Speaker 7:

A story starts with my a great-grandfather. It's a story of strength, triumph and oaths. He left his hard working folks and set out in search of his destiny in America. It wasn't always easy. He tried his hoof for the number of jobs. Ouch. Oh my. Didn't always go so well. But in time, great grandpa found his true calling. I know because three generations later are running in his footsteps. My name is Jake and I am a Budweiser Clydesdale. Thank you great-grandpa, I love this country.

Josh King:

Jake, the Clydesdale, it's a classic immigrant story. From the outside, the ad seems like a direct response to the brand vulnerability that AB InBev might have felt, but take us inside the marketing war room on how the company wanted to market the newly created beverage giant, this conglomeration.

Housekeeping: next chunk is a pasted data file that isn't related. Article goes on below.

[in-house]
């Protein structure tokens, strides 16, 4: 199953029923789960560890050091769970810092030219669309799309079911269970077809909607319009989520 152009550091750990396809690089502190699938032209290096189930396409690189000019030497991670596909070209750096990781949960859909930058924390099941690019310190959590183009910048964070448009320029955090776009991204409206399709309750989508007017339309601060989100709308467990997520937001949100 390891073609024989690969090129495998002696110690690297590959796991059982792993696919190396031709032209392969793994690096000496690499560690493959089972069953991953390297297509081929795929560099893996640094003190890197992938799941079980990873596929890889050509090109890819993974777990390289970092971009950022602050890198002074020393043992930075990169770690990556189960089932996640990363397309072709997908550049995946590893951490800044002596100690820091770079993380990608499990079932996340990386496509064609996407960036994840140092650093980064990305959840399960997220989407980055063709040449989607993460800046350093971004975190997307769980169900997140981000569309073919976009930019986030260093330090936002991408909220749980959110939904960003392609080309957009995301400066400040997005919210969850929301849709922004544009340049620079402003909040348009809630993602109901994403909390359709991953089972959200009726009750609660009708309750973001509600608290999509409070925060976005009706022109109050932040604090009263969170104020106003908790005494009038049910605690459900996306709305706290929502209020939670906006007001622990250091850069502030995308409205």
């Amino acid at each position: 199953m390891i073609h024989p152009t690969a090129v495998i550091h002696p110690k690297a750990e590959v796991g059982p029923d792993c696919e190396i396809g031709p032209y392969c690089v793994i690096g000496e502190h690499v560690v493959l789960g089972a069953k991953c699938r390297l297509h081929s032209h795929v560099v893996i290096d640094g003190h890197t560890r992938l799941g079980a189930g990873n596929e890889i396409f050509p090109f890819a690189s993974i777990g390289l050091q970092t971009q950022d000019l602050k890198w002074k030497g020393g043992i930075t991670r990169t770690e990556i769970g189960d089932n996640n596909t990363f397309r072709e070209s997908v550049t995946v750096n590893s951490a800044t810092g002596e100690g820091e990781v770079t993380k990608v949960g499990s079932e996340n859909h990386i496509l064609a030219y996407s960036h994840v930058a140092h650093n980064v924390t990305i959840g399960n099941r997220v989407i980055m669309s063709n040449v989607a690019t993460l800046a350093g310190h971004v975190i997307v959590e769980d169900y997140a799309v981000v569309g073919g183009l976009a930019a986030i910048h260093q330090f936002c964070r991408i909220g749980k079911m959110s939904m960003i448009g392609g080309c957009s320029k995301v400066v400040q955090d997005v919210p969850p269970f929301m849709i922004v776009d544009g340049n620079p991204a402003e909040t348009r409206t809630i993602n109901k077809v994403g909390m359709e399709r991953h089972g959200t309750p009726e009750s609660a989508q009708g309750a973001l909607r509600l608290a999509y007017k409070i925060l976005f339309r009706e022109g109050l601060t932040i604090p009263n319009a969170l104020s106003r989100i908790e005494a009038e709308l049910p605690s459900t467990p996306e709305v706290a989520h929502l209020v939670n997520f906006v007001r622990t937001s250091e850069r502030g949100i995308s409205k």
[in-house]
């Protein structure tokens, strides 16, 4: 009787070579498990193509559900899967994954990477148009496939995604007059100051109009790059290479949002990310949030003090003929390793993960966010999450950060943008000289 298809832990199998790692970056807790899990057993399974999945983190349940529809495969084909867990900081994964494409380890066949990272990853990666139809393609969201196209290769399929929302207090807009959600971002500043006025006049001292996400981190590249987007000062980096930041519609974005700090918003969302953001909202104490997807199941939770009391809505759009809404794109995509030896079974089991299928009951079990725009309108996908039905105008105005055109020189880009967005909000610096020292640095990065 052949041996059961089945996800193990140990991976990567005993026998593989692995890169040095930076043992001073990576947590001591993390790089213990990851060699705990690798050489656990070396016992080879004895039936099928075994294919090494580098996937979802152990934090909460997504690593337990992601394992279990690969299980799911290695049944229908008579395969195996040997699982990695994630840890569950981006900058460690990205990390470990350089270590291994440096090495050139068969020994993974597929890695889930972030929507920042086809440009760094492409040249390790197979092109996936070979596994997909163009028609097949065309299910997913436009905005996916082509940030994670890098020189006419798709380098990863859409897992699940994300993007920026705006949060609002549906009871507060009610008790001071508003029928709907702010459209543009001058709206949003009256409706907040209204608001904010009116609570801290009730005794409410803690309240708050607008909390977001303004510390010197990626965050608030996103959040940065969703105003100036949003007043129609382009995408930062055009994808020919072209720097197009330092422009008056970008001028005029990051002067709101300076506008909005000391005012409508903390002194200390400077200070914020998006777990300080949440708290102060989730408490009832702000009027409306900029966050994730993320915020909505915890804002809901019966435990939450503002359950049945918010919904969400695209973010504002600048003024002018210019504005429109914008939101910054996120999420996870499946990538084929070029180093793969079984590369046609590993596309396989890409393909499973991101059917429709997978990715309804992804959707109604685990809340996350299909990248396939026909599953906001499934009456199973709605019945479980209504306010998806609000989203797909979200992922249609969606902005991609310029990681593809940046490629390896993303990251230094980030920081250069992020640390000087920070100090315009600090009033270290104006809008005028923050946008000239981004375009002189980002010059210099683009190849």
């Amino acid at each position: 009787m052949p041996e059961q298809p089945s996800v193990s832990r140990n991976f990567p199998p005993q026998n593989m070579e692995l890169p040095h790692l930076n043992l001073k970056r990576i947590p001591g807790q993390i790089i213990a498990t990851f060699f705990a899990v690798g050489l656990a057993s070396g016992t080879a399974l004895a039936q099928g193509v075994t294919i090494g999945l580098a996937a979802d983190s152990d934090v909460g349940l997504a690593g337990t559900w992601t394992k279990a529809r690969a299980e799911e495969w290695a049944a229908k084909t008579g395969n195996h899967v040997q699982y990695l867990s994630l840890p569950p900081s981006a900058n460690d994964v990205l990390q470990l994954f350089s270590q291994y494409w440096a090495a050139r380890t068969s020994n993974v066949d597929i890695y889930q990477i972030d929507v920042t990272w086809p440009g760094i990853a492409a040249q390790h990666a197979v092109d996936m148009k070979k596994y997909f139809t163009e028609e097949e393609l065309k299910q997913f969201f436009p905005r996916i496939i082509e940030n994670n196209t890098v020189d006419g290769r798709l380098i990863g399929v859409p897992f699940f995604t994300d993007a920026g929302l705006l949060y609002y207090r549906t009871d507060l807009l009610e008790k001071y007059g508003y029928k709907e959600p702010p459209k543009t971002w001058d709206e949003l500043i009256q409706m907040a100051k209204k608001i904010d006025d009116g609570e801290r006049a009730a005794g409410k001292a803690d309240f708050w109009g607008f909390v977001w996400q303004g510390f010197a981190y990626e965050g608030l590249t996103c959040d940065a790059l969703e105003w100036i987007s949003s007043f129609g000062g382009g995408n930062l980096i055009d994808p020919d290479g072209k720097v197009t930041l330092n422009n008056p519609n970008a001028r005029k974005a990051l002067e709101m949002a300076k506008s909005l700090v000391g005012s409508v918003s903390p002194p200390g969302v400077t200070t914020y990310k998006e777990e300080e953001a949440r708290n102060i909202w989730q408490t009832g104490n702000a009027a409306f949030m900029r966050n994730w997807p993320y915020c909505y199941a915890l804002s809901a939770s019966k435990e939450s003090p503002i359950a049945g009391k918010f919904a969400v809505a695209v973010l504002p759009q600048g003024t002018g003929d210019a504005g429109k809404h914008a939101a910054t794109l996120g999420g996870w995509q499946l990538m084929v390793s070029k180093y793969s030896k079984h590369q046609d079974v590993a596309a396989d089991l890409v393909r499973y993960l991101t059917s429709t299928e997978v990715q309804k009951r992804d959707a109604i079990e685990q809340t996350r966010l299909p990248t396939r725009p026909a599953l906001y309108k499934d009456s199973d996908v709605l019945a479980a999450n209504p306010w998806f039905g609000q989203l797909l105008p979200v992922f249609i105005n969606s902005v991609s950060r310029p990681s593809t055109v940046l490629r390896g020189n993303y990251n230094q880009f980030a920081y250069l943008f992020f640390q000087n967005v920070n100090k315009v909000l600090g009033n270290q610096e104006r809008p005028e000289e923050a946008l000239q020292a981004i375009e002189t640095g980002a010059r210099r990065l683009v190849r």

Chris Burggraeve:

This was a fantastic time. I joined InBev back, end of 2007, and 2008, we made the approach to combine with Anheuser-Busch. And I think it's a question of vision of the Belgo Brazilian combination to say there is a time and an opportunity here to create a global equivalent of the Coca-Colas of the world. Why Anheuser-Busch itself didn't do that before beats me, but that's you have to ask the-

Josh King:

The business school case is written about it.

Chris Burggraeve:

You have to ask them. So I think it was a bold move that is reflective of the capitalism that America stands for. And it turned out to be phenomenal integration. We combined two fantastic brand portfolios into one mega portfolio, brought best practices from both companies together and then never looked back.

Josh King:

You had to win over a lot of hearts and minds. How did you do that?

Chris Burggraeve: